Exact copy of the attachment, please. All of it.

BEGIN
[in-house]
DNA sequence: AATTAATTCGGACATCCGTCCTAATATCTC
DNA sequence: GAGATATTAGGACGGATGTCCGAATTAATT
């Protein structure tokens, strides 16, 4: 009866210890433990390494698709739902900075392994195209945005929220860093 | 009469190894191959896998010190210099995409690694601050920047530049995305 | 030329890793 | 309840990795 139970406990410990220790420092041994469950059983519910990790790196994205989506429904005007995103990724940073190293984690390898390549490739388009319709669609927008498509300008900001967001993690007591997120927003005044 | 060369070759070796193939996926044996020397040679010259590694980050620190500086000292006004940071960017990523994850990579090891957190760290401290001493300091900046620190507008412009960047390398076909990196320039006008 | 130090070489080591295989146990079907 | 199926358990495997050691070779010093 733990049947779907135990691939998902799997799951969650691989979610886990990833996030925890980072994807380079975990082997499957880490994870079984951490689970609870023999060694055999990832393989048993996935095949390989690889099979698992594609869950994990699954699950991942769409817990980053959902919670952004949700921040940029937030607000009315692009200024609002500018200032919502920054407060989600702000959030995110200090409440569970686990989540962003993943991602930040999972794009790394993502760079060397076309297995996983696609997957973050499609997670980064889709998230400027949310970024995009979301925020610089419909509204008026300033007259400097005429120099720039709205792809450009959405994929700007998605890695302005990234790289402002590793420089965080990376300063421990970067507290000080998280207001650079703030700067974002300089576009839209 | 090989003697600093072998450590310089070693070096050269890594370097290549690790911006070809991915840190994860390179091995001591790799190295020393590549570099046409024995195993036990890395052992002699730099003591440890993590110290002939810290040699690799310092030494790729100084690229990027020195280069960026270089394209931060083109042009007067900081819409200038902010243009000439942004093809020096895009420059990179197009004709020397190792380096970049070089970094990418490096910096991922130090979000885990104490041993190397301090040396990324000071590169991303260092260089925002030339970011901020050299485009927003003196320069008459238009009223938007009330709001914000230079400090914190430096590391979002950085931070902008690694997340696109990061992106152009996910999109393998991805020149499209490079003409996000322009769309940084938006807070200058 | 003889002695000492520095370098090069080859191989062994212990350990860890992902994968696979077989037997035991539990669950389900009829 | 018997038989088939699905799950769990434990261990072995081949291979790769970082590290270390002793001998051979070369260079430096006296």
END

[in-house]
DNA sequence: AATTAATTCGGACATCCGTCCTAATATCTC
DNA sequence: GAGATATTAGGACGGATGTCCGAATTAATT
């Protein structure tokens, strides 16, 4: 009866210890433990390494698709739902900075392994195209945005929220860093 | 009469190894191959896998010190210099995409690694601050920047530049995305 | 030329890793 | 309840990795 139970406990410990220790420092041994469950059983519910990790790196994205989506429904005007995103990724940073190293984690390898390549490739388009319709669609927008498509300008900001967001993690007591997120927003005044 | 060369070759070796193939996926044996020397040679010259590694980050620190500086000292006004940071960017990523994850990579090891957190760290401290001493300091900046620190507008412009960047390398076909990196320039006008 | 130090070489080591295989146990079907 | 199926358990495997050691070779010093 733990049947779907135990691939998902799997799951969650691989979610886990990833996030925890980072994807380079975990082997499957880490994870079984951490689970609870023999060694055999990832393989048993996935095949390989690889099979698992594609869950994990699954699950991942769409817990980053959902919670952004949700921040940029937030607000009315692009200024609002500018200032919502920054407060989600702000959030995110200090409440569970686990989540962003993943991602930040999972794009790394993502760079060397076309297995996983696609997957973050499609997670980064889709998230400027949310970024995009979301925020610089419909509204008026300033007259400097005429120099720039709205792809450009959405994929700007998605890695302005990234790289402002590793420089965080990376300063421990970067507290000080998280207001650079703030700067974002300089576009839209 | 090989003697600093072998450590310089070693070096050269890594370097290549690790911006070809991915840190994860390179091995001591790799190295020393590549570099046409024995195993036990890395052992002699730099003591440890993590110290002939810290040699690799310092030494790729100084690229990027020195280069960026270089394209931060083109042009007067900081819409200038902010243009000439942004093809020096895009420059990179197009004709020397190792380096970049070089970094990418490096910096991922130090979000885990104490041993190397301090040396990324000071590169991303260092260089925002030339970011901020050299485009927003003196320069008459238009009223938007009330709001914000230079400090914190430096590391979002950085931070902008690694997340696109990061992106152009996910999109393998991805020149499209490079003409996000322009769309940084938006807070200058 | 003889002695000492520095370098090069080859191989062994212990350990860890992902994968696979077989037997035991539990669950389900009829 | 018997038989088939699905799950769990434990261990072995081949291979790769970082590290270390002793001998051979070369260079430096006296």